At wtg we understand that people are busier than ever, and a pressure cooker is one of the best hands-off ways to get dinner on the table fast. Just add ingredients to the pot and cover it with the locking lid; when heated, the pressure cooker raises the boiling point of water and traps steam inside, which is how it decreases cook time by up to 70%. When cooking’s finished, you can release the steam inside quickly via the manual pressure release valve or let it drop on its own.
Most new models also slow cook, steam, sauté, and more — we refer to these appliances as multi-cookers, like the cult-worthy Instant Pot. Newer electric pressure cookers also come fully stacked with safety features. In addition to having the built-in pressure release valve, they also offer locking lids and smart auto-shutoff sensors.
We evaluated electric pressure cookers for how well they could pressure cook (and slow cook) a beef stew. We also evaluated their ability to evenly brown meat and make rice, and noted how quickly they came up to pressure and released pressure both quickly and naturally. We also checked each model’s ease of use, including how intuitive and easy to read the controls were, the variety of settings offered, how easy it was to clean the cooking insert, and the clarity of the owner’s manual.
Bottom line: If you’re into the idea of making stews, soups, and one-pot dishes in a third of the time it would take you in the oven or on the stove using traditional cookware, we think you’ll appreciate owning an electric pressure cooker. They’re also great for novice cooks, since you can have a full meal on the table in under an hour with very minimal prep work. These following models are the best for making set-and-forget meals that will seriously slash your prep time.
The Instant Pot has a serious cult-following — fans actually say it’s life-changing. In our tests, it earned high scores in nearly every test and it was one of the few we looked at that made rice that was well-cooked (ahem, not mushy). It aced our pressure-cooking and slow-cooking stew tests; controls are highly intuitive. Settings for making soup, meat, stew, beans, poultry, rice, yogurt and more are included.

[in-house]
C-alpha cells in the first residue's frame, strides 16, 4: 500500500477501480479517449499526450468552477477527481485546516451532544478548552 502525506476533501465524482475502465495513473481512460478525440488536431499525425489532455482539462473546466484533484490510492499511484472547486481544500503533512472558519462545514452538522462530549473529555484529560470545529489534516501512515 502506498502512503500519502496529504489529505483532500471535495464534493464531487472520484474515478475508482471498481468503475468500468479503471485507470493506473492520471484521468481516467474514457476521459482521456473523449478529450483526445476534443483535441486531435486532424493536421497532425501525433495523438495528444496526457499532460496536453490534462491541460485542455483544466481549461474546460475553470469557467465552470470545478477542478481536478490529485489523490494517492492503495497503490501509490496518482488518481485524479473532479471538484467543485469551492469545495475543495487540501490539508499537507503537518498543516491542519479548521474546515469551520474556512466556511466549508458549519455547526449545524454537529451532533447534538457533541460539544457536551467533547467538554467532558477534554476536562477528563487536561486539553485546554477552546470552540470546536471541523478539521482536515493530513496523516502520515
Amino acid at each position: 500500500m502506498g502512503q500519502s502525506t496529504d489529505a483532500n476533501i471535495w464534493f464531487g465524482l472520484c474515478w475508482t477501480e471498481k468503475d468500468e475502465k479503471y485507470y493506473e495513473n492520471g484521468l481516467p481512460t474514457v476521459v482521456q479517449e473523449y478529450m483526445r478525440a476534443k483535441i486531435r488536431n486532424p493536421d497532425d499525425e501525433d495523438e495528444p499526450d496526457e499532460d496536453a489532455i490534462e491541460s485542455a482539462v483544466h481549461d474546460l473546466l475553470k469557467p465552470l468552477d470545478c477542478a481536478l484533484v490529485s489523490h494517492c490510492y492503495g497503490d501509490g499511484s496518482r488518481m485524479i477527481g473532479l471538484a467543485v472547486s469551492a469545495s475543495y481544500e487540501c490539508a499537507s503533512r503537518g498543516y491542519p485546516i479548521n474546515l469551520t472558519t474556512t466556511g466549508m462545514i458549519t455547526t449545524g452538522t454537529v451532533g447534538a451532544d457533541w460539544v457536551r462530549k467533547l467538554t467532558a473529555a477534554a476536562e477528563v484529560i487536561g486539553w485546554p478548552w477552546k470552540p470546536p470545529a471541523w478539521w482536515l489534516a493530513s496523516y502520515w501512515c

Take a look: Instant Pot Duo
The Farberware 7-in-1 Programmable Pressure Cooker was the most affordable model we tested and a solid performer. When pressure cooked and slow cooked, stew meat came out melt-in-your-mouth tender and vegetables held their shape. Its programs offer lots of flexibility as settings are included for soup/stew, rice/risotto, steak/meat, chicken, beans/lentils, steaming fish or vegetables, browning/searing and slow cooking.
Take a look: Farberware Digital Pressure Cooker
If you’re looking for an upgraded Instant Pot with more bells and whistles, this is the way to go. New features include altitude adjustment (you’ll be grateful for this if you live above 3,000 feet), a manual steam release button, and pre-programmed settings for sterilizing, making cake, or cooking eggs. The dial and large LED screen streamline the user interface.
Take a look: Instant Pot Ultra
Fagor’s stainless steel Lux multi-cooker made super tender beef and veggie stew under pressure and on the slow cook function. In addition to those two programs (which can be set on high or low), this six-quart model will brown, sauté, simmer, steam and make rice and yogurt. It came up to pressure in less than 32 minutes (fastest in our test) and excelled at making rice and evenly browning meat.
Take a look: Fagor Lux Multi-Cooker
The Fast Slow Pro is swankier than most pressure cookers. It offers tons of customizable cooking settings: you can control the precise temperature, pressure level (from 1.5 to 12 psi), and choose between auto quick, auto pulse or natural pressure release. The sophisticated knob controls and LCD display make the interface a delight to use. Settings are included for vegetables, rice, soup, meat, bone-in meat, chili, stew, dessert and more.
Take a look: Breville The Fast Slow Pro
Crock-Pot’s six-quart Express Pot lets you slow cook, pressure cook, brown, sauté, and steam. It’s made with a delay start and keep warm feature so you can hold your food at the ideal serving temperature until everyone in the family is ready to eat. It excelled particularly at slow cooking beef stew in our test, so if you’re curious to try pressure cooking but still consider yourself a slow cooker at heart, we promise you won’t regret clearing your old-school slow cooker off your counter to make room for this more versatile newbie.
Take a look: Crock-Pot Express